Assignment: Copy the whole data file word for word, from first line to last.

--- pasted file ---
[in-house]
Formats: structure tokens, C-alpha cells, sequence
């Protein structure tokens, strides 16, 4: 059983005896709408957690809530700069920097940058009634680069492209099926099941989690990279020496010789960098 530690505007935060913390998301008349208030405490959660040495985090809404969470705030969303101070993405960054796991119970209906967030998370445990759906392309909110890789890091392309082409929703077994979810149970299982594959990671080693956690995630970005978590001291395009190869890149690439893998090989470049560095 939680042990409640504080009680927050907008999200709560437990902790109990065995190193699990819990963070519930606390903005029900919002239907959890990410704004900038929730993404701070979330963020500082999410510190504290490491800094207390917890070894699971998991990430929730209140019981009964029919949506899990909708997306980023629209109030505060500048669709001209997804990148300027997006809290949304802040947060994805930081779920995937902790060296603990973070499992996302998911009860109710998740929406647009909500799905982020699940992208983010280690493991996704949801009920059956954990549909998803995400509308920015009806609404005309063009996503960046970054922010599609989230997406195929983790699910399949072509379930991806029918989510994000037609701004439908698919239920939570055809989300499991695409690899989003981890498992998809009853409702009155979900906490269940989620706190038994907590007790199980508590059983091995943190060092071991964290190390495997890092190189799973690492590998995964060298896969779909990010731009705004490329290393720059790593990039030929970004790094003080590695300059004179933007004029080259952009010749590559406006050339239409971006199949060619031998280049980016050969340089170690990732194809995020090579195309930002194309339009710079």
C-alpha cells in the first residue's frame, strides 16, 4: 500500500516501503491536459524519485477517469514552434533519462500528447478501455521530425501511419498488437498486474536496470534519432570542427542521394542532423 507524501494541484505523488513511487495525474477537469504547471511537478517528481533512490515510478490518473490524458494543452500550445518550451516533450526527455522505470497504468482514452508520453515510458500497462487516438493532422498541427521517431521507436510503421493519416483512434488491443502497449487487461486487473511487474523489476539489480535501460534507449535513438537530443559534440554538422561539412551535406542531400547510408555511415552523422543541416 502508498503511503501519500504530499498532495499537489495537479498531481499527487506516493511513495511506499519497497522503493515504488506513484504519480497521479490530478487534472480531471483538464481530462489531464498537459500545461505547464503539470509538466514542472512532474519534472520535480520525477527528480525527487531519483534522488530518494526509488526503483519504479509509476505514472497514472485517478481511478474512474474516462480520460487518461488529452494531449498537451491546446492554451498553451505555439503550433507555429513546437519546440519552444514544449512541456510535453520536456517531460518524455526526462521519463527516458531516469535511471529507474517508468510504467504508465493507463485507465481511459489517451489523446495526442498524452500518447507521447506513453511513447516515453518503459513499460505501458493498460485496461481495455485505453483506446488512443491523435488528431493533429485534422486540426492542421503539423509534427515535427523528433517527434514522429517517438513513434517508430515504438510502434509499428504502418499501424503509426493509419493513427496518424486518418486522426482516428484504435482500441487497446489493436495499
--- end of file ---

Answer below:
[in-house]
Formats: structure tokens, C-alpha cells, sequence
């Protein structure tokens, strides 16, 4: 059983005896709408957690809530700069920097940058009634680069492209099926099941989690990279020496010789960098 530690505007935060913390998301008349208030405490959660040495985090809404969470705030969303101070993405960054796991119970209906967030998370445990759906392309909110890789890091392309082409929703077994979810149970299982594959990671080693956690995630970005978590001291395009190869890149690439893998090989470049560095 939680042990409640504080009680927050907008999200709560437990902790109990065995190193699990819990963070519930606390903005029900919002239907959890990410704004900038929730993404701070979330963020500082999410510190504290490491800094207390917890070894699971998991990430929730209140019981009964029919949506899990909708997306980023629209109030505060500048669709001209997804990148300027997006809290949304802040947060994805930081779920995937902790060296603990973070499992996302998911009860109710998740929406647009909500799905982020699940992208983010280690493991996704949801009920059956954990549909998803995400509308920015009806609404005309063009996503960046970054922010599609989230997406195929983790699910399949072509379930991806029918989510994000037609701004439908698919239920939570055809989300499991695409690899989003981890498992998809009853409702009155979900906490269940989620706190038994907590007790199980508590059983091995943190060092071991964290190390495997890092190189799973690492590998995964060298896969779909990010731009705004490329290393720059790593990039030929970004790094003080590695300059004179933007004029080259952009010749590559406006050339239409971006199949060619031998280049980016050969340089170690990732194809995020090579195309930002194309339009710079």
C-alpha cells in the first residue's frame, strides 16, 4: 500500500516501503491536459524519485477517469514552434533519462500528447478501455521530425501511419498488437498486474536496470534519432570542427542521394542532423 507524501494541484505523488513511487495525474477537469504547471511537478517528481533512490515510478490518473490524458494543452500550445518550451516533450526527455522505470497504468482514452508520453515510458500497462487516438493532422498541427521517431521507436510503421493519416483512434488491443502497449487487461486487473511487474523489476539489480535501460534507449535513438537530443559534440554538422561539412551535406542531400547510408555511415552523422543541416 502508498503511503501519500504530499498532495499537489495537479498531481499527487506516493511513495511506499519497497522503493515504488506513484504519480497521479490530478487534472480531471483538464481530462489531464498537459500545461505547464503539470509538466514542472512532474519534472520535480520525477527528480525527487531519483534522488530518494526509488526503483519504479509509476505514472497514472485517478481511478474512474474516462480520460487518461488529452494531449498537451491546446492554451498553451505555439503550433507555429513546437519546440519552444514544449512541456510535453520536456517531460518524455526526462521519463527516458531516469535511471529507474517508468510504467504508465493507463485507465481511459489517451489523446495526442498524452500518447507521447506513453511513447516515453518503459513499460505501458493498460485496461481495455485505453483506446488512443491523435488528431493533429485534422486540426492542421503539423509534427515535427523528433517527434514522429517517438513513434517508430515504438510502434509499428504502418499501424503509426493509419493513427496518424486518418486522426482516428484504435482500441487497446489493436495499